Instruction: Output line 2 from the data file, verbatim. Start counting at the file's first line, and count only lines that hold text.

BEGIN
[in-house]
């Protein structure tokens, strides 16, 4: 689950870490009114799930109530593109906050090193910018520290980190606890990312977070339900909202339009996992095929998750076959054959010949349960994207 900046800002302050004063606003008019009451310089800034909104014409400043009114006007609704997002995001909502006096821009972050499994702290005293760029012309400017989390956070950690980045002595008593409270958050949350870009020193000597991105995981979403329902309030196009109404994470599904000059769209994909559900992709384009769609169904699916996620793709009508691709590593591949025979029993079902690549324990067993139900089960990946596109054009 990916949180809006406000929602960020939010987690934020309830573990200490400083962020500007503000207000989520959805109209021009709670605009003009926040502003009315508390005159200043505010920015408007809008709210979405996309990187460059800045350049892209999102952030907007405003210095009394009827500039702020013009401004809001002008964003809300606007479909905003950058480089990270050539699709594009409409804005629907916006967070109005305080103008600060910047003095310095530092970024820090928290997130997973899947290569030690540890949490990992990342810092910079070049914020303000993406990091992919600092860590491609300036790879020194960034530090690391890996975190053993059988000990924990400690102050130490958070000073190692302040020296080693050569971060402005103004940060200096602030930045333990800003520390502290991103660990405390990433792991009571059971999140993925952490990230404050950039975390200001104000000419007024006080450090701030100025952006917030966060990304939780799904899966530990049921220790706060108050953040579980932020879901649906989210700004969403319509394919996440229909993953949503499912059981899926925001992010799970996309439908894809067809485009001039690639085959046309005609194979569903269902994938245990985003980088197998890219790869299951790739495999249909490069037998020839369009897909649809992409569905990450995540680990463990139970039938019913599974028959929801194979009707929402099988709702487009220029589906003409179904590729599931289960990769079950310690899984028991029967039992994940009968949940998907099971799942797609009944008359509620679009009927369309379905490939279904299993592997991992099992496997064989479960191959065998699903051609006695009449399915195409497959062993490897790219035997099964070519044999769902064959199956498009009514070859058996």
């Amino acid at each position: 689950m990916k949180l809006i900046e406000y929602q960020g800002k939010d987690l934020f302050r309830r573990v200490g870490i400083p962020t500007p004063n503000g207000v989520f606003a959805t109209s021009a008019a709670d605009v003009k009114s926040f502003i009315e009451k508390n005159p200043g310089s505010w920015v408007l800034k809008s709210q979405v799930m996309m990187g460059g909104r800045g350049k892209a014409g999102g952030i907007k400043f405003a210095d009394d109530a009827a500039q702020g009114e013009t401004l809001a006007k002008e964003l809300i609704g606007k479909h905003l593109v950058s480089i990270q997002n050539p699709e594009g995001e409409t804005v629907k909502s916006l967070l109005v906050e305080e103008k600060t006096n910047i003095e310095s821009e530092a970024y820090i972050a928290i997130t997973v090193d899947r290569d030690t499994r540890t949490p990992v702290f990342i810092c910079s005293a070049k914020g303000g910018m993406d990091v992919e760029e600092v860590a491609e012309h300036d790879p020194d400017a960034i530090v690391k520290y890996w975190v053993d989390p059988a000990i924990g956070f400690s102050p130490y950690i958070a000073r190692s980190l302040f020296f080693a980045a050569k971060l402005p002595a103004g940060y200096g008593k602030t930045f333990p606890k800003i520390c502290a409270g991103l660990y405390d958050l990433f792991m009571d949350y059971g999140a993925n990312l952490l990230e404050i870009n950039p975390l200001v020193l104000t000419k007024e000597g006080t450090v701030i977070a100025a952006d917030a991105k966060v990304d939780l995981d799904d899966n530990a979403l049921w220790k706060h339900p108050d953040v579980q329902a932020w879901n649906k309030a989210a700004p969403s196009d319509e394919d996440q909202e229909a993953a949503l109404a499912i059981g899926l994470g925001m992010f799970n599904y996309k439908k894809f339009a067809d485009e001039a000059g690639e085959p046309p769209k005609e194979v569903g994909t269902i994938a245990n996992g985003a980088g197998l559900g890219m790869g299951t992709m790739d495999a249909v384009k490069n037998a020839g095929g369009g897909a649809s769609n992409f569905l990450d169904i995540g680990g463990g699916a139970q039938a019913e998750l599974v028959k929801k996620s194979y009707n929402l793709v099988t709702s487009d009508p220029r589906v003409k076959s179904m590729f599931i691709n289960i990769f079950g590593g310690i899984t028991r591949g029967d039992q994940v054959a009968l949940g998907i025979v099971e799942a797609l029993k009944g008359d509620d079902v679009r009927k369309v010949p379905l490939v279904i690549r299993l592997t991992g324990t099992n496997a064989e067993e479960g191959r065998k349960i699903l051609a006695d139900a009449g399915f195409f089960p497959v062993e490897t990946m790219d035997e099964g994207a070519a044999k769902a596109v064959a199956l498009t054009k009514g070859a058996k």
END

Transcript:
């Protein structure tokens, strides 16, 4: 689950870490009114799930109530593109906050090193910018520290980190606890990312977070339900909202339009996992095929998750076959054959010949349960994207 900046800002302050004063606003008019009451310089800034909104014409400043009114006007609704997002995001909502006096821009972050499994702290005293760029012309400017989390956070950690980045002595008593409270958050949350870009020193000597991105995981979403329902309030196009109404994470599904000059769209994909559900992709384009769609169904699916996620793709009508691709590593591949025979029993079902690549324990067993139900089960990946596109054009 990916949180809006406000929602960020939010987690934020309830573990200490400083962020500007503000207000989520959805109209021009709670605009003009926040502003009315508390005159200043505010920015408007809008709210979405996309990187460059800045350049892209999102952030907007405003210095009394009827500039702020013009401004809001002008964003809300606007479909905003950058480089990270050539699709594009409409804005629907916006967070109005305080103008600060910047003095310095530092970024820090928290997130997973899947290569030690540890949490990992990342810092910079070049914020303000993406990091992919600092860590491609300036790879020194960034530090690391890996975190053993059988000990924990400690102050130490958070000073190692302040020296080693050569971060402005103004940060200096602030930045333990800003520390502290991103660990405390990433792991009571059971999140993925952490990230404050950039975390200001104000000419007024006080450090701030100025952006917030966060990304939780799904899966530990049921220790706060108050953040579980932020879901649906989210700004969403319509394919996440229909993953949503499912059981899926925001992010799970996309439908894809067809485009001039690639085959046309005609194979569903269902994938245990985003980088197998890219790869299951790739495999249909490069037998020839369009897909649809992409569905990450995540680990463990139970039938019913599974028959929801194979009707929402099988709702487009220029589906003409179904590729599931289960990769079950310690899984028991029967039992994940009968949940998907099971799942797609009944008359509620679009009927369309379905490939279904299993592997991992099992496997064989479960191959065998699903051609006695009449399915195409497959062993490897790219035997099964070519044999769902064959199956498009009514070859058996």